Background: Increasing evidence suggests that cognitive impairment and dementia in older subjects might be influenced by a diet including seafood.

Objective: The objective was to examine the cross-sectional relation between intake of different amounts of various seafood (fish and fish products) and cognitive performance.
Design: The subjects (n = 2031 subjects; 55% women), aged 70–74 y, were recruited from the general population in Western Norway and underwent cognitive testing. A cognitive test battery included the Kendrick Object Learning Test, Trail Making Test (part A), modified versions of the Digit Symbol Test, Block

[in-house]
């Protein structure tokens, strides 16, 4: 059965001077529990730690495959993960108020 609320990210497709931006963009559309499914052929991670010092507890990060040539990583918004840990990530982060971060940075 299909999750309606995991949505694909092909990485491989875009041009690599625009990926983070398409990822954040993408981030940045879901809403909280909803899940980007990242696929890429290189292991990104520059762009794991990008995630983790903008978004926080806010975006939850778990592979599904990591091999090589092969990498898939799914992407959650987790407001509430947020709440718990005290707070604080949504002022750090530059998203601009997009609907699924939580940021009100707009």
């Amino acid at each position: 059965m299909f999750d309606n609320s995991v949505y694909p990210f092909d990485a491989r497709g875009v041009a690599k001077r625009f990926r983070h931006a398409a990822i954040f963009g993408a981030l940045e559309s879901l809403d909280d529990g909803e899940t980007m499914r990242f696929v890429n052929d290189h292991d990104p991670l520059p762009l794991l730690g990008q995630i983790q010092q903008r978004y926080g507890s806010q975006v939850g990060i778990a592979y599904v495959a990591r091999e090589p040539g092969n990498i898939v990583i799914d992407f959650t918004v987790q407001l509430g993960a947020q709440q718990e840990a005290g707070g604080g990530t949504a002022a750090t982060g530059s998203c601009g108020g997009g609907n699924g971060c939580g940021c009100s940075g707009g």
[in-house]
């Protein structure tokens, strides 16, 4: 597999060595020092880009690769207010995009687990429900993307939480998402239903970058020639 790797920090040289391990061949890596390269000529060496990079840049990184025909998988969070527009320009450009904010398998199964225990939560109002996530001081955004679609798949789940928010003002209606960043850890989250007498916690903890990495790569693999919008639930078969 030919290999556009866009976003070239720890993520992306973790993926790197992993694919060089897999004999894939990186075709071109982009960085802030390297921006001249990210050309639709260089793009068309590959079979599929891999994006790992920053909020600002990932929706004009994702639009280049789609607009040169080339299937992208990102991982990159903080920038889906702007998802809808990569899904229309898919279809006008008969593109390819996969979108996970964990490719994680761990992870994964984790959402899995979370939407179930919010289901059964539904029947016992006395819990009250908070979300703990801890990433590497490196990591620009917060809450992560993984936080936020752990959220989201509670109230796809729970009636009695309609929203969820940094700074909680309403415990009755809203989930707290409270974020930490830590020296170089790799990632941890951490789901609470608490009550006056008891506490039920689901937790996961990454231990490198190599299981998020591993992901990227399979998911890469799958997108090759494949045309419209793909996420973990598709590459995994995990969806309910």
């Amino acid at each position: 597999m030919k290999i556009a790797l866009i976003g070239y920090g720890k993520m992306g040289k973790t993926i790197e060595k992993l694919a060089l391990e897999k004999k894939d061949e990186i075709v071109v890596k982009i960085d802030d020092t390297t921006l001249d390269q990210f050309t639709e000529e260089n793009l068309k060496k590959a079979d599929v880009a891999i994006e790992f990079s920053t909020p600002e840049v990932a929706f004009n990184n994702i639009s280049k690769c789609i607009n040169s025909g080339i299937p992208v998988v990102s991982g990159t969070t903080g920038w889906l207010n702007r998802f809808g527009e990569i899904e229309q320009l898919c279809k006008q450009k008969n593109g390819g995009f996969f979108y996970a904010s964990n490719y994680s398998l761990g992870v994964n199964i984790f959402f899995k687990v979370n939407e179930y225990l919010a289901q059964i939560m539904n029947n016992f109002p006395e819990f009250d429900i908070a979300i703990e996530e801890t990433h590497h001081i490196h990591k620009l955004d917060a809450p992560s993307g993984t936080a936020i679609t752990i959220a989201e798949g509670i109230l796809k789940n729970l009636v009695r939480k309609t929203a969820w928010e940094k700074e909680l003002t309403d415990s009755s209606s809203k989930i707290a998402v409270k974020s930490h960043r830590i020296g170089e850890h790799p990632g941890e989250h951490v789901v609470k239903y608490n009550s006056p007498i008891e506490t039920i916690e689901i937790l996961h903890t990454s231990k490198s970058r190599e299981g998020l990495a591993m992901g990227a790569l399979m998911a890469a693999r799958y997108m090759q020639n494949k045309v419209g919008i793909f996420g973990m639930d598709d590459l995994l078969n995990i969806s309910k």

Design, Mini-Mental State Examination, and Controlled Oral Word Association Test. Poor cognitive performance was defined as a score in the highest decile for the Trail Making Test and in the lowest decile for all other tests.

Results: Subjects whose mean daily intake of fish and fish products was 10 g/d (n = 1951) had significantly better mean test scores and a lower prevalence of poor cognitive performance than did those whose intake was <10 g/d (n = 80). The associations between total intake of seafood and cognition were strongly dose-dependent; the maximum effect was observed at an intake of 75 g/d. Most cognitive functions were influenced by fish intake. The effect was more pronounced for nonprocessed lean fish and fatty fish.

Conclusions: In the elderly, a diet high in fish and fish products is associated with better cognitive performance in a dose-dependent manner.